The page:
Switch Pop-Up Bar — one of three restaurant and bar concepts from restaurateurs Kunal Shah, Jay Sean, Crystal Shah and Neal Patel (of the D.C.-based LX Group), the folks behind Richmond restaurants Belle (formerly Belle & James) and Kabana — is now open in downtown.
Last year, LX Group announced that it was planning a bunch of restaurants and bars in buildings clustered on one block of West Broad Street in downtown Richmond, plus one in Jackson Ward.
Those restaurants include Nama, an Indian street food restaurant, at 15 W. Broad St.; Switch Pop-Up Bar at 13 W. Broad St.; and a not-yet-decided concept that could be Mexican at 11 W. Broad St.
Nama was supposed to open first, but Switch cocktail lounge did, on June 6.
“Switch is a pop-up bar where the themes will change pretty regularly on a scale you see in D.C., like with the Cherry Blossom Bar,” Alisha Wieckmann, a spokesperson for the LX Group, told the Richmond Times-Dispatch last year.
Basically, Switch is a bar, and the look, concept and drinks will rotate regularly to reflect various themes. Switch, of course, serves food, as required by Virginia ABC law.
The opening food menu includes pizzas, soft pretzels and sliders.
Switch has launched with two pop-up concepts — one for each level in the space.
Upstairs is Switch Pop-Up Bar presents: The Rabbit Glass, an “Alice in Wonderland”-themed bar. “Down the rabbit hole” is Switch Pop-Up Bar presents: Back in ’93, a 1993-themed concept with period music to match.
Co-owner Crystal Shah served as curator for Switch and its themes.
“We wanted to create an ultra realm where people can come in and be entertained,” she said. “There are a lot of magical elements, even in the cocktails: smoking effects, drinks that change colors, potion bottles that say. ‘Drink me’...”
Shah (who is married to Kunal) said she worked with multiple Richmond artists on the space. They did everything from the wall murals (Alice and a Cheshire cat upstairs, Biggie Smalls and Kurt Cobain downstairs) to the whimsical seating, which includes large mushrooms and royal thrones upstairs. Night Owl (aka Mickael Broth) and Jesse Smith and Jennifer Bean from Loose Screw Tattoo were among those artists.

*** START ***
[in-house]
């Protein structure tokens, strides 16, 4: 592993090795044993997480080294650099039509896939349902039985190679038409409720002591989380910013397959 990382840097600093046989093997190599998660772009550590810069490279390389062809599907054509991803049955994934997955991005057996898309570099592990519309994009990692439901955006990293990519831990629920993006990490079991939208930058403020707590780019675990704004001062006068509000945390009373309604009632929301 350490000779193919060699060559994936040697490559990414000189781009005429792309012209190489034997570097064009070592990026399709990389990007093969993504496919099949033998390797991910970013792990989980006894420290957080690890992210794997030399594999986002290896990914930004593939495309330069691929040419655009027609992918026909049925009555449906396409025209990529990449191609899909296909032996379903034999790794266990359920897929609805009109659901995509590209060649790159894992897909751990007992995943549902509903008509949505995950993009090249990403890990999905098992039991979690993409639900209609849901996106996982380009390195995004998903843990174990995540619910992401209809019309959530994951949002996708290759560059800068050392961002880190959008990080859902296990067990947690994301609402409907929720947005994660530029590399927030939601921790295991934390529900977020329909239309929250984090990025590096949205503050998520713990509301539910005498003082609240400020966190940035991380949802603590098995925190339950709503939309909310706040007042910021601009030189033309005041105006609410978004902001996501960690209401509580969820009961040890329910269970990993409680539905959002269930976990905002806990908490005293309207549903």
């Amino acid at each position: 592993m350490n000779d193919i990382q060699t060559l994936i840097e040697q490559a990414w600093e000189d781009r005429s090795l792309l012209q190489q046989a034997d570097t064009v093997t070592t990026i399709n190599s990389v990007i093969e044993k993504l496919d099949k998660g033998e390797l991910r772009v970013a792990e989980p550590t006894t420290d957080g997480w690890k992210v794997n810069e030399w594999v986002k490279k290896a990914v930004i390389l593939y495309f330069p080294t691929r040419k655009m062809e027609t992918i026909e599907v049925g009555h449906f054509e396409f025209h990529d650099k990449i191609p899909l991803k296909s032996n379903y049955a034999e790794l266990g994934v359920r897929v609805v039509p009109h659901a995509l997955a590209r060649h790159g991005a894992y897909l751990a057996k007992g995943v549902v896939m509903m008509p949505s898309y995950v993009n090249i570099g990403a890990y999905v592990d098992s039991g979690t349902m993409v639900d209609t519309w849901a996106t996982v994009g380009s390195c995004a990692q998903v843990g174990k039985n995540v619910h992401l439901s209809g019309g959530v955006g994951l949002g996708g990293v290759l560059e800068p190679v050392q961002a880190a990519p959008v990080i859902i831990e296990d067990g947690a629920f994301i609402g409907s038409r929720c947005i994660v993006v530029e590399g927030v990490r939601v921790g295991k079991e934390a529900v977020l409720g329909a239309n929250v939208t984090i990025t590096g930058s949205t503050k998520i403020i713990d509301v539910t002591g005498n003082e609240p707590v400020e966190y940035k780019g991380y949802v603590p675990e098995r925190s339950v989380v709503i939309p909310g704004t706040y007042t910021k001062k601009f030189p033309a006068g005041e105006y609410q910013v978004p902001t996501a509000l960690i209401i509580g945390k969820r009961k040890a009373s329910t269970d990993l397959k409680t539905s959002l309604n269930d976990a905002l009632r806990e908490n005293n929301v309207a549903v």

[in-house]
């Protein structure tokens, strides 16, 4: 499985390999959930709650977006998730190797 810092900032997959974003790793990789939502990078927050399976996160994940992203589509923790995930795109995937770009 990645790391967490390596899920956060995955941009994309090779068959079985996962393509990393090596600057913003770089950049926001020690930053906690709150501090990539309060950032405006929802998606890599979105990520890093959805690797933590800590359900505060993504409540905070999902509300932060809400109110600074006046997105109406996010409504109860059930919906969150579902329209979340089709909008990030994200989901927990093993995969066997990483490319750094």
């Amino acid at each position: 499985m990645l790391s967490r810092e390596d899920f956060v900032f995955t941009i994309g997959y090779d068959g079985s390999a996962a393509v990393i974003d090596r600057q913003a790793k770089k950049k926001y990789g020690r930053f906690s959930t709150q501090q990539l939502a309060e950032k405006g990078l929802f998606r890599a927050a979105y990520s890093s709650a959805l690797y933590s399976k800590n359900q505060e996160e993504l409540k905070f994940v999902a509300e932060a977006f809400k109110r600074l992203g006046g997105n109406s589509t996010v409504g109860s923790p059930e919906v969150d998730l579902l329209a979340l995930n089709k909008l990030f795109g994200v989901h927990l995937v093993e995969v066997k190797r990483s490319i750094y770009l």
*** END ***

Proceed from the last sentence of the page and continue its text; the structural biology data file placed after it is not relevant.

This is a project we’ve worked on for two years, to bring Alice to life,” Shah said. She said they “felt the public would receive it well” as a first concept, but they’ve got “a long scroll of concepts” already planned.
The frequency of the change will depend on the concept — some could last three months, others longer or shorter. But when the theme changes, so will the interior decor, the cocktail menu, and the bar and snack menu, and the crew will host a closing party where the artwork can be auctioned off to make way for the next concept.
The concept, co-owner Kunal Shah said, is one big art project where visual art, drinks, space and people all converge.
“Lighting and art and cocktails — they’re all important,” Kunal Shah said.
Switch is open from 5 p.m. to midnight Tuesday through Thursday and from 5 p.m. to 1 a.m. Friday and Saturday. Reservations are not accepted, and guests must be 21 or older. The seating is limited to “immerse you in our theme,” according to the Switch website.
As for the other concepts, Wieckmann said LX Group will share more news soon.
All three of the restaurants are going into buildings owned by SNP Properties. SNP group owns five of the six buildings on the southern side of one block of Broad Street between North Foushee and North Adams streets: 5-7, 13-21 and 27-29 W. Broad St. (everything except the building that houses Tarrant’s Cafe).
SNP is also building apartments and retail at 0 W. Marshall St. in Jackson Ward. There, SNP is planning a restaurant in the 0 W. Marshall St. building, which has been dubbed The Penny at Jackson Ward. The restaurant’s concept hasn’t been announced yet, but there will be a rooftop bar in the space.